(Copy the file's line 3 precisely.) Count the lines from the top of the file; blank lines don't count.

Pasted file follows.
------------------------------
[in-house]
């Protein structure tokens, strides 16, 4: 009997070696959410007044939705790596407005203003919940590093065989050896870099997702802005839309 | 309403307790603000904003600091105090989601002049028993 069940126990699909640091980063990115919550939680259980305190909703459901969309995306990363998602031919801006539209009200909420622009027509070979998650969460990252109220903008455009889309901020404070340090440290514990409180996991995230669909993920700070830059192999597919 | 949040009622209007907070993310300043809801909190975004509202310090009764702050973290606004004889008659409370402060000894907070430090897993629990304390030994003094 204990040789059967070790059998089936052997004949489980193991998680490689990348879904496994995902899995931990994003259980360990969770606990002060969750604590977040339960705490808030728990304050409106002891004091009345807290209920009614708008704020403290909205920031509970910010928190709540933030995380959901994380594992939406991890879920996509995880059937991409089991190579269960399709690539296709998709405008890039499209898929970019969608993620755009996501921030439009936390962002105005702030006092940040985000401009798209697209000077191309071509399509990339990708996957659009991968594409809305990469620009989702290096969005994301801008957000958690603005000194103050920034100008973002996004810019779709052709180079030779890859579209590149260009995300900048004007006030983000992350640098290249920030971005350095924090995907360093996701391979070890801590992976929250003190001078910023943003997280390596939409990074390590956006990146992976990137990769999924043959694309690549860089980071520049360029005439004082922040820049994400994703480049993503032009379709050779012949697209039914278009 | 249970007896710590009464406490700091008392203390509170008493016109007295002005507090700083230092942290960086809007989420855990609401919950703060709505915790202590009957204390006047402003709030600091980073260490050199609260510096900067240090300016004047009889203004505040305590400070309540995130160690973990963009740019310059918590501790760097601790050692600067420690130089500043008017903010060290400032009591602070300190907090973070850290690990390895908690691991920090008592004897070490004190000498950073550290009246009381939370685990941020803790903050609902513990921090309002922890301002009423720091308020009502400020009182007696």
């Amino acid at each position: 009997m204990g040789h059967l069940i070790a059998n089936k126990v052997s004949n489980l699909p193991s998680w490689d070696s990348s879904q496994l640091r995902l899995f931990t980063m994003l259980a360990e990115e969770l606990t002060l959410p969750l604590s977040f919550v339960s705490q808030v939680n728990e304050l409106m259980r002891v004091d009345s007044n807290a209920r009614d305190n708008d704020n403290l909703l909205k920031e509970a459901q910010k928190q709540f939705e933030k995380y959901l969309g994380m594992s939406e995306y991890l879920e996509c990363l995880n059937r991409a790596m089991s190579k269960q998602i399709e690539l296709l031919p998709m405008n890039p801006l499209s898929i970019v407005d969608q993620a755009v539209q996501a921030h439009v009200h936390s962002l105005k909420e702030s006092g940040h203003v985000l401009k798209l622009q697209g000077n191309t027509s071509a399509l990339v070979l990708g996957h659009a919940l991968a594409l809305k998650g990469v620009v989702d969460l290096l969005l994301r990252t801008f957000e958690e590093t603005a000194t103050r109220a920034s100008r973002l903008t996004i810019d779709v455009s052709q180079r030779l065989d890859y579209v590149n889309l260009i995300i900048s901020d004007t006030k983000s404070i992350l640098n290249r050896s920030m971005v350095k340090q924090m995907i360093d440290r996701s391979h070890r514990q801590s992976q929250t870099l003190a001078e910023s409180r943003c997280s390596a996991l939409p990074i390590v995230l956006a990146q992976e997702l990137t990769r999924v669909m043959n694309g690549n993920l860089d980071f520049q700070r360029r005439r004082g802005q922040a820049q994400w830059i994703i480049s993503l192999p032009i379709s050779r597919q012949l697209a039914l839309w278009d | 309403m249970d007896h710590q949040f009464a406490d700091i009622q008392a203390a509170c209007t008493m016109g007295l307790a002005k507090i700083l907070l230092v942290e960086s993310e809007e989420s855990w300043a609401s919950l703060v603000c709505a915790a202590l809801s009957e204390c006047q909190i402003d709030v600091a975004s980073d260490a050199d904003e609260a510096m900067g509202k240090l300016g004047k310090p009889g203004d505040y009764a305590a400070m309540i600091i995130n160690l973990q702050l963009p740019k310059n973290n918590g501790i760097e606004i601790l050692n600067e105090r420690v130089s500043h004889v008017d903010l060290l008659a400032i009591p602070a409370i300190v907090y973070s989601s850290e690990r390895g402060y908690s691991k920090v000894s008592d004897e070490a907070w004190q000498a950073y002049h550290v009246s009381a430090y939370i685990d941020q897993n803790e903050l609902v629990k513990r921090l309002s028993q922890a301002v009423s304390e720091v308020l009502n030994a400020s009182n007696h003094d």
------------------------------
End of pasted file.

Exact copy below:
């Amino acid at each position: 009997m204990g040789h059967l069940i070790a059998n089936k126990v052997s004949n489980l699909p193991s998680w490689d070696s990348s879904q496994l640091r995902l899995f931990t980063m994003l259980a360990e990115e969770l606990t002060l959410p969750l604590s977040f919550v339960s705490q808030v939680n728990e304050l409106m259980r002891v004091d009345s007044n807290a209920r009614d305190n708008d704020n403290l909703l909205k920031e509970a459901q910010k928190q709540f939705e933030k995380y959901l969309g994380m594992s939406e995306y991890l879920e996509c990363l995880n059937r991409a790596m089991s190579k269960q998602i399709e690539l296709l031919p998709m405008n890039p801006l499209s898929i970019v407005d969608q993620a755009v539209q996501a921030h439009v009200h936390s962002l105005k909420e702030s006092g940040h203003v985000l401009k798209l622009q697209g000077n191309t027509s071509a399509l990339v070979l990708g996957h659009a919940l991968a594409l809305k998650g990469v620009v989702d969460l290096l969005l994301r990252t801008f957000e958690e590093t603005a000194t103050r109220a920034s100008r973002l903008t996004i810019d779709v455009s052709q180079r030779l065989d890859y579209v590149n889309l260009i995300i900048s901020d004007t006030k983000s404070i992350l640098n290249r050896s920030m971005v350095k340090q924090m995907i360093d440290r996701s391979h070890r514990q801590s992976q929250t870099l003190a001078e910023s409180r943003c997280s390596a996991l939409p990074i390590v995230l956006a990146q992976e997702l990137t990769r999924v669909m043959n694309g690549n993920l860089d980071f520049q700070r360029r005439r004082g802005q922040a820049q994400w830059i994703i480049s993503l192999p032009i379709s050779r597919q012949l697209a039914l839309w278009d | 309403m249970d007896h710590q949040f009464a406490d700091i009622q008392a203390a509170c209007t008493m016109g007295l307790a002005k507090i700083l907070l230092v942290e960086s993310e809007e989420s855990w300043a609401s919950l703060v603000c709505a915790a202590l809801s009957e204390c006047q909190i402003d709030v600091a975004s980073d260490a050199d904003e609260a510096m900067g509202k240090l300016g004047k310090p009889g203004d505040y009764a305590a400070m309540i600091i995130n160690l973990q702050l963009p740019k310059n973290n918590g501790i760097e606004i601790l050692n600067e105090r420690v130089s500043h004889v008017d903010l060290l008659a400032i009591p602070a409370i300190v907090y973070s989601s850290e690990r390895g402060y908690s691991k920090v000894s008592d004897e070490a907070w004190q000498a950073y002049h550290v009246s009381a430090y939370i685990d941020q897993n803790e903050l609902v629990k513990r921090l309002s028993q922890a301002v009423s304390e720091v308020l009502n030994a400020s009182n007696h003094d």